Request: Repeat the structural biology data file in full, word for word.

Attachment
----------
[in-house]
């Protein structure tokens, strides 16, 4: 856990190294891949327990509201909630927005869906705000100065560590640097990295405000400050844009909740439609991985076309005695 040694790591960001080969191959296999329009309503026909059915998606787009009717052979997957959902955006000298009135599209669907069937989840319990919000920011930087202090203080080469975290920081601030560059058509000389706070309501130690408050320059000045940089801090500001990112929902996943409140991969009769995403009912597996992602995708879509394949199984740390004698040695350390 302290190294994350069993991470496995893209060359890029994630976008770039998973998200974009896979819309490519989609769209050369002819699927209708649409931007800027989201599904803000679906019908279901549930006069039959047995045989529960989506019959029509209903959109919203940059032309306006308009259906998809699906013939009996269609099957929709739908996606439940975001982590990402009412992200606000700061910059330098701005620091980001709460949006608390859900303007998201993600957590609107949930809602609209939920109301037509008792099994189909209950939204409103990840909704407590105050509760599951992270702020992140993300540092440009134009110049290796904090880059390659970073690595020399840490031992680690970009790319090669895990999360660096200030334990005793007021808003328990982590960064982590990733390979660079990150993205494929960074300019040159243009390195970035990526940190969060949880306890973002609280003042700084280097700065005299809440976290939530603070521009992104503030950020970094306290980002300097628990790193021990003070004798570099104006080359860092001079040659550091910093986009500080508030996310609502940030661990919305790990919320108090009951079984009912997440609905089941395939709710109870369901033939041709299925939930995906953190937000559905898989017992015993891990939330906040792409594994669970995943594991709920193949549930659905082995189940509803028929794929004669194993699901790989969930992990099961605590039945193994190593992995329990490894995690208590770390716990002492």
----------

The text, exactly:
[in-house]
């Protein structure tokens, strides 16, 4: 856990190294891949327990509201909630927005869906705000100065560590640097990295405000400050844009909740439609991985076309005695 040694790591960001080969191959296999329009309503026909059915998606787009009717052979997957959902955006000298009135599209669907069937989840319990919000920011930087202090203080080469975290920081601030560059058509000389706070309501130690408050320059000045940089801090500001990112929902996943409140991969009769995403009912597996992602995708879509394949199984740390004698040695350390 302290190294994350069993991470496995893209060359890029994630976008770039998973998200974009896979819309490519989609769209050369002819699927209708649409931007800027989201599904803000679906019908279901549930006069039959047995045989529960989506019959029509209903959109919203940059032309306006308009259906998809699906013939009996269609099957929709739908996606439940975001982590990402009412992200606000700061910059330098701005620091980001709460949006608390859900303007998201993600957590609107949930809602609209939920109301037509008792099994189909209950939204409103990840909704407590105050509760599951992270702020992140993300540092440009134009110049290796904090880059390659970073690595020399840490031992680690970009790319090669895990999360660096200030334990005793007021808003328990982590960064982590990733390979660079990150993205494929960074300019040159243009390195970035990526940190969060949880306890973002609280003042700084280097700065005299809440976290939530603070521009992104503030950020970094306290980002300097628990790193021990003070004798570099104006080359860092001079040659550091910093986009500080508030996310609502940030661990919305790990919320108090009951079984009912997440609905089941395939709710109870369901033939041709299925939930995906953190937000559905898989017992015993891990939330906040792409594994669970995943594991709920193949549930659905082995189940509803028929794929004669194993699901790989969930992990099961605590039945193994190593992995329990490894995690208590770390716990002492």